Lord Grenfell: My Lords, does my noble friend agree with the reported remark by the Governor of the Bank of England that the markets' current fears about the strength of the euro will to quite a considerable extent be allayed by the eventual announcement of the presidency of the European Central Bank and its getting down to work?

Lord McIntosh of Haringey: Yes, my Lords; I am sure that the decision which will be taken on 2nd and 3rd May of this year will overcome some of the speculative fears which have been in evidence of a weak euro. That will help with the result which my noble friend anticipates.

Viscount Mountgarret: My Lords, does the Minister agree that the phrase, "at the right time", is very well worn and much used? Therefore, can he tell the House precisely what is meant by it and whether the circumstances "at the right time" are foreseen to be sustainable continually?

Lord McIntosh of Haringey: My Lords, the Government have spelt out what they mean by, "at the right time", on a number of occasions. Indeed, I have no hesitation in repeating it: we are looking for a period of sustained stability and convergence. Clearly that cannot be achieved overnight. However, at the same time, and as the noble Viscount will recognise, we see this as a matter upon which the people of this country should be consulted.

Lord Mackay of Ardbrecknish: My Lords, is it not the case that before we can join a single currency we have to be in membership of the ERM for at least two years? Alternatively, is that a condition which will be fudged in exactly the same way as was the convergence

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criteria recently, which has caused the markets to view the euro as a potentially weak currency and which has led inevitably to an increase in the value of sterling?

Lord McIntosh of Haringey: My Lords, it is the noble Lord who uses the word "fudge", not me, about the recommendations of the Commission and of the European Monetary Institute. I prefer to think that when, for example, they recognised that the debt ratios of Italy and Finland were above those which were laid down in the Maastricht criteria, they were exercising sensible judgment.

Lord Thomson of Monifieth: My Lords, is there not a danger that the Government's indecision over EMU will mean that the European presidency will end on a negative note? Therefore, would it not set the seal on that presidency if the Government felt able, before it ends, to make it clear that they seek to recommend British membership of EMU through a referendum before the next general election?

Lord McIntosh of Haringey: My Lords, the Government are not being indecisive over EMU. Unlike the previous government, this Government have stated that they are in favour of membership of EMU in principle. Indeed, they have stated that there are no constitutional objections to our joining EMU if the economic circumstances are right, and have set out the terms and timescale over which such a decision might be taken.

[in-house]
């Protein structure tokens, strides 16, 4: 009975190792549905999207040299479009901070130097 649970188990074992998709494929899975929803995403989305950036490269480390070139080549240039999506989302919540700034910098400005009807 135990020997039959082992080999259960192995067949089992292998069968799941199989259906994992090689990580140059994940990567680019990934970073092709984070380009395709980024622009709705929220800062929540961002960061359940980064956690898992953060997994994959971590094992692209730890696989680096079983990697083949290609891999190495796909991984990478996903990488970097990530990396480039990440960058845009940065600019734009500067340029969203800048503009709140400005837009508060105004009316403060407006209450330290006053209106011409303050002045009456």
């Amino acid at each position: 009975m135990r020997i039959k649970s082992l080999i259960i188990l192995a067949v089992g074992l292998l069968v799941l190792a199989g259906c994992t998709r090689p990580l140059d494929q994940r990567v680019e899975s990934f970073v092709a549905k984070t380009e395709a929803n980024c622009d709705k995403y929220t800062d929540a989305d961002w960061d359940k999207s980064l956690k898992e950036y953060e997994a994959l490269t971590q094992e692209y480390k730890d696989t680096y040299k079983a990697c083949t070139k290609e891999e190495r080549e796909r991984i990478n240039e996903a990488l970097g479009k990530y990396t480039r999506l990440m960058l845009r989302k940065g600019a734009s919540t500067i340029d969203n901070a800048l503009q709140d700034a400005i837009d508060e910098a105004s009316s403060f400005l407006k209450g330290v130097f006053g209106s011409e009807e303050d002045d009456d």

Lord Stoddart of Swindon: My Lords, is my noble friend aware--

Noble Lords: This side!

The Lord Privy Seal (Lord Richard): My Lords, I am doing the best that I can, but I believe that it is the turn of the other side and then it will be our turn.

Lord Cockfield: My Lords, as the exchange rate mechanism referred to in the Maastricht Treaty will disappear like a puff of smoke on 1st January 1999, what possible relevance can it have to the question of whether we adopt the euro?

Lord McIntosh of Haringey: My Lords, I am grateful to the noble Lord for his reminder of the difference between what one might call ERM1, which was set up under Maastricht, and ERM2, which, as he rightly says, takes over on 1st January of next year. In place of either of those formulations, I should prefer to rely upon the evidence of the Bank of England, quoted in the report of the European Monetary Institute, which states that what we are looking for is a period of de facto sustained exchange rate stability. That is what lies behind the exchange rate mechanism formulae.

Lord Stoddart of Swindon: My Lords, is my noble friend aware--

Noble Lords: Order!

Lord Richard: My Lords, I am sorry that there has been difficulty between noble Lords. However, as a result, the time allotted for Questions has now run out.

8 Apr 1998 : Column 757


3.7 p.m.

Lord Carter: My Lords, between the two debates scheduled for today, my noble friend Lady Jay of Paddington will, with the leave of the House, repeat a Statement that is to be made in another place on the National Blood Authority. I should like to take this opportunity to remind the House that the Companion to the Standing Orders indicates that discussion on a Statement should be confined to brief comments and questions for clarification.